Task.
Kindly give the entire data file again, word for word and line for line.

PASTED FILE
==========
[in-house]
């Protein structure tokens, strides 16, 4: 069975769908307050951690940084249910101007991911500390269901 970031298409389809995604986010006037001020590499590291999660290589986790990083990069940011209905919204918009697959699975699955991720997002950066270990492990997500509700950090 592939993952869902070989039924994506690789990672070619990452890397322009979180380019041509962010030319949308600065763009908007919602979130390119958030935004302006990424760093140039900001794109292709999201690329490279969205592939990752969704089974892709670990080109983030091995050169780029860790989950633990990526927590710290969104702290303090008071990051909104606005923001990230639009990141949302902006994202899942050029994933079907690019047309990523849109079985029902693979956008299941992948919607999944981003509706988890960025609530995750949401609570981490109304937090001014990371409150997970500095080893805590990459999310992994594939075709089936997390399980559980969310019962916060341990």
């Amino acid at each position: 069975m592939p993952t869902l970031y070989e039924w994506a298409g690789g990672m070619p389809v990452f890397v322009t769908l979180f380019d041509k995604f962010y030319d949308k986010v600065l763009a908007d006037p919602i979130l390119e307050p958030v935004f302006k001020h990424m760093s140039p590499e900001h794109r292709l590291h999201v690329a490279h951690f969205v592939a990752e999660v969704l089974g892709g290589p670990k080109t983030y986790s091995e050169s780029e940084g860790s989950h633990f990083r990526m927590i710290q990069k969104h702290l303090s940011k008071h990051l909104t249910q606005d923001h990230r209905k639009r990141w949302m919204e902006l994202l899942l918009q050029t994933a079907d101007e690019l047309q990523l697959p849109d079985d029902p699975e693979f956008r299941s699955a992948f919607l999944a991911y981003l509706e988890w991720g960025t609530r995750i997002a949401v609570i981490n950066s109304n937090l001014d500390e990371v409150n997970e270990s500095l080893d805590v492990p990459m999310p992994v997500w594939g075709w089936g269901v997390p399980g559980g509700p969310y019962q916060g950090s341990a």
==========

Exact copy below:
[in-house]
């Protein structure tokens, strides 16, 4: 069975769908307050951690940084249910101007991911500390269901 970031298409389809995604986010006037001020590499590291999660290589986790990083990069940011209905919204918009697959699975699955991720997002950066270990492990997500509700950090 592939993952869902070989039924994506690789990672070619990452890397322009979180380019041509962010030319949308600065763009908007919602979130390119958030935004302006990424760093140039900001794109292709999201690329490279969205592939990752969704089974892709670990080109983030091995050169780029860790989950633990990526927590710290969104702290303090008071990051909104606005923001990230639009990141949302902006994202899942050029994933079907690019047309990523849109079985029902693979956008299941992948919607999944981003509706988890960025609530995750949401609570981490109304937090001014990371409150997970500095080893805590990459999310992994594939075709089936997390399980559980969310019962916060341990």
């Amino acid at each position: 069975m592939p993952t869902l970031y070989e039924w994506a298409g690789g990672m070619p389809v990452f890397v322009t769908l979180f380019d041509k995604f962010y030319d949308k986010v600065l763009a908007d006037p919602i979130l390119e307050p958030v935004f302006k001020h990424m760093s140039p590499e900001h794109r292709l590291h999201v690329a490279h951690f969205v592939a990752e999660v969704l089974g892709g290589p670990k080109t983030y986790s091995e050169s780029e940084g860790s989950h633990f990083r990526m927590i710290q990069k969104h702290l303090s940011k008071h990051l909104t249910q606005d923001h990230r209905k639009r990141w949302m919204e902006l994202l899942l918009q050029t994933a079907d101007e690019l047309q990523l697959p849109d079985d029902p699975e693979f956008r299941s699955a992948f919607l999944a991911y981003l509706e988890w991720g960025t609530r995750i997002a949401v609570i981490n950066s109304n937090l001014d500390e990371v409150n997970e270990s500095l080893d805590v492990p990459m999310p992994v997500w594939g075709w089936g269901v997390p399980g559980g509700p969310y019962q916060g950090s341990a």